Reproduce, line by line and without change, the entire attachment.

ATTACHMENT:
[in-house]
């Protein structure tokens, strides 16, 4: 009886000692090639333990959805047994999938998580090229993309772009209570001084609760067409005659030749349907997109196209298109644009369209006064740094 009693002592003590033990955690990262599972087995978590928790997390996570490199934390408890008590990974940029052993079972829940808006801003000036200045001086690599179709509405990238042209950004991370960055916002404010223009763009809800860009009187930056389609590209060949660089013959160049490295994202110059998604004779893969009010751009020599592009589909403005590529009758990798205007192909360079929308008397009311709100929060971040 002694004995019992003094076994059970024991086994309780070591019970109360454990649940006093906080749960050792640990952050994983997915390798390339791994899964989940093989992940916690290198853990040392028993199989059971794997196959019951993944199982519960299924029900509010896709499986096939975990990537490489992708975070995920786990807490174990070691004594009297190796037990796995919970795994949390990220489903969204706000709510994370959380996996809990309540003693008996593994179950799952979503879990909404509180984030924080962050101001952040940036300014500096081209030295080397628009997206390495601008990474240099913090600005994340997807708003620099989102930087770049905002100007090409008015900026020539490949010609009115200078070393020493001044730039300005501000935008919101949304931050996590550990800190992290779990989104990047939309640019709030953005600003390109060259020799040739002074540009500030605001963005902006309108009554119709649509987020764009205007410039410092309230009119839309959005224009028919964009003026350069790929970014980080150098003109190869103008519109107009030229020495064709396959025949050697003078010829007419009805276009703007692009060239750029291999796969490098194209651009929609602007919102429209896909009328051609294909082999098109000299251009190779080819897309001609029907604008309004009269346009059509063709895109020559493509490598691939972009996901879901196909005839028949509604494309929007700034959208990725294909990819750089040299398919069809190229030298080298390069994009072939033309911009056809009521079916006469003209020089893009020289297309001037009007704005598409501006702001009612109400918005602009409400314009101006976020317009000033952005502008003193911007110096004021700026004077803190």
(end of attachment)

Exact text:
[in-house]
């Protein structure tokens, strides 16, 4: 009886000692090639333990959805047994999938998580090229993309772009209570001084609760067409005659030749349907997109196209298109644009369209006064740094 009693002592003590033990955690990262599972087995978590928790997390996570490199934390408890008590990974940029052993079972829940808006801003000036200045001086690599179709509405990238042209950004991370960055916002404010223009763009809800860009009187930056389609590209060949660089013959160049490295994202110059998604004779893969009010751009020599592009589909403005590529009758990798205007192909360079929308008397009311709100929060971040 002694004995019992003094076994059970024991086994309780070591019970109360454990649940006093906080749960050792640990952050994983997915390798390339791994899964989940093989992940916690290198853990040392028993199989059971794997196959019951993944199982519960299924029900509010896709499986096939975990990537490489992708975070995920786990807490174990070691004594009297190796037990796995919970795994949390990220489903969204706000709510994370959380996996809990309540003693008996593994179950799952979503879990909404509180984030924080962050101001952040940036300014500096081209030295080397628009997206390495601008990474240099913090600005994340997807708003620099989102930087770049905002100007090409008015900026020539490949010609009115200078070393020493001044730039300005501000935008919101949304931050996590550990800190992290779990989104990047939309640019709030953005600003390109060259020799040739002074540009500030605001963005902006309108009554119709649509987020764009205007410039410092309230009119839309959005224009028919964009003026350069790929970014980080150098003109190869103008519109107009030229020495064709396959025949050697003078010829007419009805276009703007692009060239750029291999796969490098194209651009929609602007919102429209896909009328051609294909082999098109000299251009190779080819897309001609029907604008309004009269346009059509063709895109020559493509490598691939972009996901879901196909005839028949509604494309929007700034959208990725294909990819750089040299398919069809190229030298080298390069994009072939033309911009056809009521079916006469003209020089893009020289297309001037009007704005598409501006702001009612109400918005602009409400314009101006976020317009000033952005502008003193911007110096004021700026004077803190």